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Books Books 1 - 10 of 165 on Gratiano speaks an infinite deal of nothing, more than any man in all Venice. His....  
" Gratiano speaks an infinite deal of nothing, more than any man in all Venice. His reasons are as two grains of wheat hid in two bushels of chaff : you shall seek all day ere you find them, and when you have them, they are not worth the search. "
The Plays of William Shakespeare : Accurately Printed from the Text of the ... - Page 117
by William Shakespeare, George Steevens - 1805
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Merchant of Venice. As you like it

William Shakespeare, Samuel Johnson, George Steevens, John Bell - 1785
...neat's tongue dry'd, and a maid not vendible. [Exeunt GRA. an^LoREN. Anth. Is that any thing now ! Bats. Gratiano speaks an infinite deal of nothing, more...grains of. wheat hid in two bushels of chaff ; you : : Cij shall sliall seek all day ere you find them ; and, when you have them, they are not worth the...
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The philosophy of rhetoric, Volume 2

George Campbell - English language - 1801
...Bassanio in the play gives of Gratiano's conversation : " He " speaks an infinite deal of nothing. His reasons are " as two grains of wheat hid in two...when " you have them, they are not worth the search." It is therefore futility in the thought, and not perspicuity in the language, which is the fault of...
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The Plays of William Shakespeare, Volume 2

William Shakespeare, George Steevens, Nicholas Rowe, Samuel Johnson - 1803
...neat's tongue dried, and a maid not vendible. [Exeunt Gratiano and Lorenzo. Ant. Is that any thing now? Bass. Gratiano speaks an infinite deal of nothing,...you have them, they are not worth the search. Ant. Well; tell me now, what lady is this same To whom you swore a secret pilgrimage, That you to-day promis'd...
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The Plays of William Shakespeare: Accurately Printed from the Text ..., Volume 3

William Shakespeare, George Steevens - Drama - 1803
...neat's tongue dried, and a maid not vendible. [Exeunt GRATIANO and LORENZO. Ant. Is that any thing now ? Bass. Gratiano speaks an infinite deal of nothing,...you have them, they are not worth the search. Ant . Well ; tell me now, what lady is this same To whom you swore a secret pilgrimage, That you to-day...
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The Plays of William Shakespeare: Accurately Printed from the Text ..., Volume 3

William Shakespeare - Literary Criticism - 1805
...vendible. • [Exeunt GRATIANO and LORENZO. Ant. Is that any thing now ? Bass. Gratiano speaks an infmite deal of nothing, more than any man in all Venice :...you have them, they are not worth the search. Ant. Well ; tell me now, what lady is this same To whom you swore a secret pilgrimage, That you to-day promis'd...
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The comedies of The Merchant of Venice, and As you like it, with the notes ...

William Shakespeare - 1805
...Gra. and Loren. Anth. Is that any thing now ? * Bass. Gratiano speaks an infinite deal of nothing,3 more than any man in all Venice : His reasons are...when you have them, they are not worth the search. Anth. Well ; tell me now, what lady is this same ' . • To whom you swore a secret pilgrimage, That...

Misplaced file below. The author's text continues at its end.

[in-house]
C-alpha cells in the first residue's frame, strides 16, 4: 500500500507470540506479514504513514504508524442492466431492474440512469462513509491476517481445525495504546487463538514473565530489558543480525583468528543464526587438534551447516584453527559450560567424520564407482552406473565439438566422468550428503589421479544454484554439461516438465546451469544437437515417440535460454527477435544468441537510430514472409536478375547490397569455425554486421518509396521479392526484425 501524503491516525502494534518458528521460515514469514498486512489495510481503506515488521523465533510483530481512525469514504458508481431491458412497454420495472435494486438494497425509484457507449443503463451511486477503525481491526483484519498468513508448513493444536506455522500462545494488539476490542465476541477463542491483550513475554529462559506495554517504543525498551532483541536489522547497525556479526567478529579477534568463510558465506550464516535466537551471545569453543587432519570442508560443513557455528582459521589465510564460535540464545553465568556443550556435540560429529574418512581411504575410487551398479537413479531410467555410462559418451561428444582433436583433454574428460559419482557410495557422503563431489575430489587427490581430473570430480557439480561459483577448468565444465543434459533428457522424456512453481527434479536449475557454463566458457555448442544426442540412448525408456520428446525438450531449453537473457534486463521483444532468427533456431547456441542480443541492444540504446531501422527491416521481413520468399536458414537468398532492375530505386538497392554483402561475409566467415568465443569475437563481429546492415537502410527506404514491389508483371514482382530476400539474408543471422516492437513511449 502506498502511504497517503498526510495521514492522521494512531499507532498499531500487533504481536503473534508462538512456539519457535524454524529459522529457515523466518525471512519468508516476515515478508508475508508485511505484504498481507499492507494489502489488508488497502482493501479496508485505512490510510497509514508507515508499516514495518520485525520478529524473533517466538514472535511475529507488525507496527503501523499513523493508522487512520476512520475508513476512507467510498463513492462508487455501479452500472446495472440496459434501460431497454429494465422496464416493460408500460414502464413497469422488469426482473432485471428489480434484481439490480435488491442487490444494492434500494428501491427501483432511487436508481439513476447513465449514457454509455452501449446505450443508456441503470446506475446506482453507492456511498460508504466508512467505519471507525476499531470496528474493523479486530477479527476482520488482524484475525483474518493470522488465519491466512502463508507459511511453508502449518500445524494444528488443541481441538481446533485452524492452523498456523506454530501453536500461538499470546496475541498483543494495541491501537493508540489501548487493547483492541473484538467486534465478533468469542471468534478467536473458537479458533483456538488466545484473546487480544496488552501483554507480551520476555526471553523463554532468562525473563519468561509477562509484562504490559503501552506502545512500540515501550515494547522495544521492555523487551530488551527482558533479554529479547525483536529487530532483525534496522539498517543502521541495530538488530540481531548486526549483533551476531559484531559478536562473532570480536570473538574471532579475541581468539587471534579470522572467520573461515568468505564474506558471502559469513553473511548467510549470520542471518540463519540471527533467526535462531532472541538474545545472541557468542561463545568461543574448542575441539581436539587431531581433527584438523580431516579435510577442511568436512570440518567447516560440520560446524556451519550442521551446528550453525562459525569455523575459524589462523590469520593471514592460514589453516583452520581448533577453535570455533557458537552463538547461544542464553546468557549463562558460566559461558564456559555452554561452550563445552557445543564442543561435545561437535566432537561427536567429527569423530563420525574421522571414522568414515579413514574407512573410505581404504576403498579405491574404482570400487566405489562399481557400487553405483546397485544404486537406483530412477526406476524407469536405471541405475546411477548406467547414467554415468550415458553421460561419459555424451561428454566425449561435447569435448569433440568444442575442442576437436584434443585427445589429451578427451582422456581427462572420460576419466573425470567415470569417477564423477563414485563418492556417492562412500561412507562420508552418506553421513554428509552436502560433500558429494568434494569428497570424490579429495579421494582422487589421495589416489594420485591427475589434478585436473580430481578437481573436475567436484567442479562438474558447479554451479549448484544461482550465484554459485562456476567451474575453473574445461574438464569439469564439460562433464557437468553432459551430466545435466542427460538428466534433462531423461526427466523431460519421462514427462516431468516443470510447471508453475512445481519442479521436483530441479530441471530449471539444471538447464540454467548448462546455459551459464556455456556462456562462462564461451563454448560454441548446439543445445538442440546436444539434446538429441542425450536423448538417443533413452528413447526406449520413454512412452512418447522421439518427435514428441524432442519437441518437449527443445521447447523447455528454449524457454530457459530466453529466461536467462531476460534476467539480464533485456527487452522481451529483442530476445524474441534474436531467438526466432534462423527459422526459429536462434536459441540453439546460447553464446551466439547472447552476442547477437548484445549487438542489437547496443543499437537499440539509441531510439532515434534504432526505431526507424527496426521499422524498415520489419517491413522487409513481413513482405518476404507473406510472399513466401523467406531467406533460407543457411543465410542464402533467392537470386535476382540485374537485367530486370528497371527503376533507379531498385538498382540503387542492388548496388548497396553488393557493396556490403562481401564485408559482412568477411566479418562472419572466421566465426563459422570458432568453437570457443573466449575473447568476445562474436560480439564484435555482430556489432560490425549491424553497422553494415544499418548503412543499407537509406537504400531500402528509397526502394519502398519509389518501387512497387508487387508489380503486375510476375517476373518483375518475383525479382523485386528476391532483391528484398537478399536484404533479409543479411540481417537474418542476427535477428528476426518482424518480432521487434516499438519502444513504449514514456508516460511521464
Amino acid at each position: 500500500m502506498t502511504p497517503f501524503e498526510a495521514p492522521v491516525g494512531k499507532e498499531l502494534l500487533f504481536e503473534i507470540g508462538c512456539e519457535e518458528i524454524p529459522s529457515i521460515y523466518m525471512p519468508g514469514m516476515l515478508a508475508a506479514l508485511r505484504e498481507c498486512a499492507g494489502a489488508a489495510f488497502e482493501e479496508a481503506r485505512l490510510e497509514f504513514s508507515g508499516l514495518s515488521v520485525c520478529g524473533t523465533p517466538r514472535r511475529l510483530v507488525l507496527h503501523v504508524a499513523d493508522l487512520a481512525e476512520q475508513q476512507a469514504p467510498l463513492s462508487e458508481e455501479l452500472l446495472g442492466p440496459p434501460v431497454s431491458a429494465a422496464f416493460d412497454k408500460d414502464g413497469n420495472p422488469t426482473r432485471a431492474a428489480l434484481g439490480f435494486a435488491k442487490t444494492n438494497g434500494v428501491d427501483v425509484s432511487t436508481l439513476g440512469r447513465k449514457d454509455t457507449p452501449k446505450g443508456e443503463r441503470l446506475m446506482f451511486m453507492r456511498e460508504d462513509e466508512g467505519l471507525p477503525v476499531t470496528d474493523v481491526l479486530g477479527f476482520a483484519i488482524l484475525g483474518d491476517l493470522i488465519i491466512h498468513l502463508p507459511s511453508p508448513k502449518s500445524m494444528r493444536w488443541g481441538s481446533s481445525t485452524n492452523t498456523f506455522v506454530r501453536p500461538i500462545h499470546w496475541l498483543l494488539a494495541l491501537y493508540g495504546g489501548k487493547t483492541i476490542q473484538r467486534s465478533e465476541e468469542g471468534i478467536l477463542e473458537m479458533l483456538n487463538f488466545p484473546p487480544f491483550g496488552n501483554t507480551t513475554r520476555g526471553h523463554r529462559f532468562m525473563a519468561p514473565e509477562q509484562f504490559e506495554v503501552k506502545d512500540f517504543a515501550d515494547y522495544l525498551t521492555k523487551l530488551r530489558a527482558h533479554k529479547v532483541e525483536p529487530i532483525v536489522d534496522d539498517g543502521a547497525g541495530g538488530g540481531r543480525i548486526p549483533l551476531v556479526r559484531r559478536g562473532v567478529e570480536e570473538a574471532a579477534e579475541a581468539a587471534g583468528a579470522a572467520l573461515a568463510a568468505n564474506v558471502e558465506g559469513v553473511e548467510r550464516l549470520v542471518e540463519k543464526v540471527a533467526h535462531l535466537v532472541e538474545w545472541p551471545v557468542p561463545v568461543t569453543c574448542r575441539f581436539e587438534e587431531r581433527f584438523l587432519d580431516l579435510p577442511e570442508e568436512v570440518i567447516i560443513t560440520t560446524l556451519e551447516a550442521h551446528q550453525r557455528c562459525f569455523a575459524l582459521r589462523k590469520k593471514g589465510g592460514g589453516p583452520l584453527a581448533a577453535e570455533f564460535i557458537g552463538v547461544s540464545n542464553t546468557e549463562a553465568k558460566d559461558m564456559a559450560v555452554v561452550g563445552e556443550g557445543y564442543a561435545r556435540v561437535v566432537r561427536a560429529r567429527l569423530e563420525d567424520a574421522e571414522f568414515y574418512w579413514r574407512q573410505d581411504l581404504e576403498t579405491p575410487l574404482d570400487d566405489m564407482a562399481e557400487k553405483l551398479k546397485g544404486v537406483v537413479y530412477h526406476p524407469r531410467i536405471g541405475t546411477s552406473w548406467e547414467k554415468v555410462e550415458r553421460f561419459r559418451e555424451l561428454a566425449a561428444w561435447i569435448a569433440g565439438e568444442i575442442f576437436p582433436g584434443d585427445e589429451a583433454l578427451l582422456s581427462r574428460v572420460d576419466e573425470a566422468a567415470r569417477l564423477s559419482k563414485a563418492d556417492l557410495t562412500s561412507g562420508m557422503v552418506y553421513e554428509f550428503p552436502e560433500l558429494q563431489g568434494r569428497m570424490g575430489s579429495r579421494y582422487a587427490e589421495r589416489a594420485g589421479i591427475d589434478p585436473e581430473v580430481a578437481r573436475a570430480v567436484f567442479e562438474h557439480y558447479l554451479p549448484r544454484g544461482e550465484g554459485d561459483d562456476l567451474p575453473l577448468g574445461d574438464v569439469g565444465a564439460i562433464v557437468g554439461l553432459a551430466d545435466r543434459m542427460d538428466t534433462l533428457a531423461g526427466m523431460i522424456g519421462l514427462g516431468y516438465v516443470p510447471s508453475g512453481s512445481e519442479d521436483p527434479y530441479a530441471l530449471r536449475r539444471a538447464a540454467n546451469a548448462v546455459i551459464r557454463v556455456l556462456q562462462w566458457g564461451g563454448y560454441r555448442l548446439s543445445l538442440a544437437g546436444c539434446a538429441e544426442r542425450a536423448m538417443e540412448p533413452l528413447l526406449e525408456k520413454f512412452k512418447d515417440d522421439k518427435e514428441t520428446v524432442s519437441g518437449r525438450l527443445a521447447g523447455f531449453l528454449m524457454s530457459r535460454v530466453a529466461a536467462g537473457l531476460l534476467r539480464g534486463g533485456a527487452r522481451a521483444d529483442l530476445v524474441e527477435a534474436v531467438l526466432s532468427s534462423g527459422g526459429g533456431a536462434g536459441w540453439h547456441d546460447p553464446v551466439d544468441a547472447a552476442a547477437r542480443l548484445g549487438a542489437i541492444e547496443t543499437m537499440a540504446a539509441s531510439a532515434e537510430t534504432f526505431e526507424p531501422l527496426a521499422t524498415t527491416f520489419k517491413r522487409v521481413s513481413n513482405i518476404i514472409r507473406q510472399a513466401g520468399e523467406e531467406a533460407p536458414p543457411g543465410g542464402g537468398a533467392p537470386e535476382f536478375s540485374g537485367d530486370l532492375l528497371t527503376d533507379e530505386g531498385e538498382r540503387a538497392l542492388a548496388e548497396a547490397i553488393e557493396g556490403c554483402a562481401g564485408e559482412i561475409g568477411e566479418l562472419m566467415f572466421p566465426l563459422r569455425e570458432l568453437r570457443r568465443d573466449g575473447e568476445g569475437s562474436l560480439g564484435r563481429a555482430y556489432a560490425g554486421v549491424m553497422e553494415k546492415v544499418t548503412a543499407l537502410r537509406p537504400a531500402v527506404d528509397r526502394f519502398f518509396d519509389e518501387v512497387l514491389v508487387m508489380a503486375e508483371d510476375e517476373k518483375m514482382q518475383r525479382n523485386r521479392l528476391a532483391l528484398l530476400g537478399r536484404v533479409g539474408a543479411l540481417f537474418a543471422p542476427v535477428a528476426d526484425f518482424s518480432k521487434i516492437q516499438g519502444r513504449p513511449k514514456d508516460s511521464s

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A Dictionary of the English Language: In which the Words are ..., Volume 4

Samuel Johnson, Henry John Todd - English language - 1805
...the soul upon it. L'JI-C. 3. Inquiry ; act of seeking ; with of, fur, or after. His reasons are at two grains of wheat hid in two bushels of chaff: you...when you have them they are not worth the search. Sbaisfeare. Who great in search of God and nature grow, They best the wise Creator's praise declare....
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The plays of William Shakspeare, with the corrections and illustr. of ...

William Shakespeare - 1805
...speakt an infinite deal of nothing,—the greatest part of his discourse is not any thing. Tyrwhitt. of wheat hid in two bushels of chaff; you shall seek...you have them, they are not worth the search. Ant. Well; tell me now, what lady is this same To whom you swore a secret pilgrimage, That you to-day promis'd...
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The Plays of William Shakespeare: With the Corrections and ..., Volume 4

William Shakespeare, Joseph Dennie, Samuel Johnson, Isaac Reed, George Steevens - 1806
...speakt an infinite deal of nothing, — the greatest part of his discourse ii not any thing. Tyrwhitt. of wheat hid in two bushels of chaff; you shall seek...you have them, they are not worth the search. Ant. Well; tell me now, what lady is this same To whom you swore a secret pilgrimage, That you to-day promis'd...
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The Plays of William Shakespeare: With Notes of Various Commentators, Volume 3

William Shakespeare, Manley Wood - 1806
...tongue dried, and a maid not vendible. \_ I''. i, -unt Gratiano and Lorenzo. Ant. It that any thing now? Bass. Gratiano speaks an infinite deal of nothing,...reasons are as two grains of wheat hid in two bushels of chaft'; you shall seek all day ere you find them -. and, when you have them, they are not worth the...
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